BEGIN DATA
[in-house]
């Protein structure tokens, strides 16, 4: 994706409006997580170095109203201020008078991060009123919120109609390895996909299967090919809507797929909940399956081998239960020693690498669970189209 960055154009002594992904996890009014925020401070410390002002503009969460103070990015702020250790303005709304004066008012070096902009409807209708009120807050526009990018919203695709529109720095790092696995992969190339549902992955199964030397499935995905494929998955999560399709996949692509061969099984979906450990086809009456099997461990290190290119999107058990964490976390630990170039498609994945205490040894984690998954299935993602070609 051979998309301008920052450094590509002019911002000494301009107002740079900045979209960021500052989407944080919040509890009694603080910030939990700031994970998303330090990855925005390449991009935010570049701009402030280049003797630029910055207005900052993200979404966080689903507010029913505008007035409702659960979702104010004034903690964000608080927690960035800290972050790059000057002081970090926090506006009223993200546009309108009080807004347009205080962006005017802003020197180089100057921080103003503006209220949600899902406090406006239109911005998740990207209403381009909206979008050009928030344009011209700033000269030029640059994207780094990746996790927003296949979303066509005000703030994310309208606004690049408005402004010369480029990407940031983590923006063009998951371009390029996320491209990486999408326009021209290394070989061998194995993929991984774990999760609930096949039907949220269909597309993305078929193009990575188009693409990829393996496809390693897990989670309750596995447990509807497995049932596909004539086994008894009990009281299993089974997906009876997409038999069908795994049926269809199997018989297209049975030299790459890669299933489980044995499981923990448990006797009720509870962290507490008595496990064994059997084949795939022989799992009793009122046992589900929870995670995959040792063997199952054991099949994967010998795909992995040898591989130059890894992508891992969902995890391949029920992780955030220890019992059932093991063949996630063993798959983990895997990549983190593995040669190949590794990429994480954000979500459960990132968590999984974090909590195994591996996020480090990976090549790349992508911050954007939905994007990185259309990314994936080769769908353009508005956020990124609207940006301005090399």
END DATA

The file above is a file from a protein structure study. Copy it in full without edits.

[in-house]
């Protein structure tokens, strides 16, 4: 994706409006997580170095109203201020008078991060009123919120109609390895996909299967090919809507797929909940399956081998239960020693690498669970189209 960055154009002594992904996890009014925020401070410390002002503009969460103070990015702020250790303005709304004066008012070096902009409807209708009120807050526009990018919203695709529109720095790092696995992969190339549902992955199964030397499935995905494929998955999560399709996949692509061969099984979906450990086809009456099997461990290190290119999107058990964490976390630990170039498609994945205490040894984690998954299935993602070609 051979998309301008920052450094590509002019911002000494301009107002740079900045979209960021500052989407944080919040509890009694603080910030939990700031994970998303330090990855925005390449991009935010570049701009402030280049003797630029910055207005900052993200979404966080689903507010029913505008007035409702659960979702104010004034903690964000608080927690960035800290972050790059000057002081970090926090506006009223993200546009309108009080807004347009205080962006005017802003020197180089100057921080103003503006209220949600899902406090406006239109911005998740990207209403381009909206979008050009928030344009011209700033000269030029640059994207780094990746996790927003296949979303066509005000703030994310309208606004690049408005402004010369480029990407940031983590923006063009998951371009390029996320491209990486999408326009021209290394070989061998194995993929991984774990999760609930096949039907949220269909597309993305078929193009990575188009693409990829393996496809390693897990989670309750596995447990509807497995049932596909004539086994008894009990009281299993089974997906009876997409038999069908795994049926269809199997018989297209049975030299790459890669299933489980044995499981923990448990006797009720509870962290507490008595496990064994059997084949795939022989799992009793009122046992589900929870995670995959040792063997199952054991099949994967010998795909992995040898591989130059890894992508891992969902995890391949029920992780955030220890019992059932093991063949996630063993798959983990895997990549983190593995040669190949590794990429994480954000979500459960990132968590999984974090909590195994591996996020480090990976090549790349992508911050954007939905994007990185259309990314994936080769769908353009508005956020990124609207940006301005090399």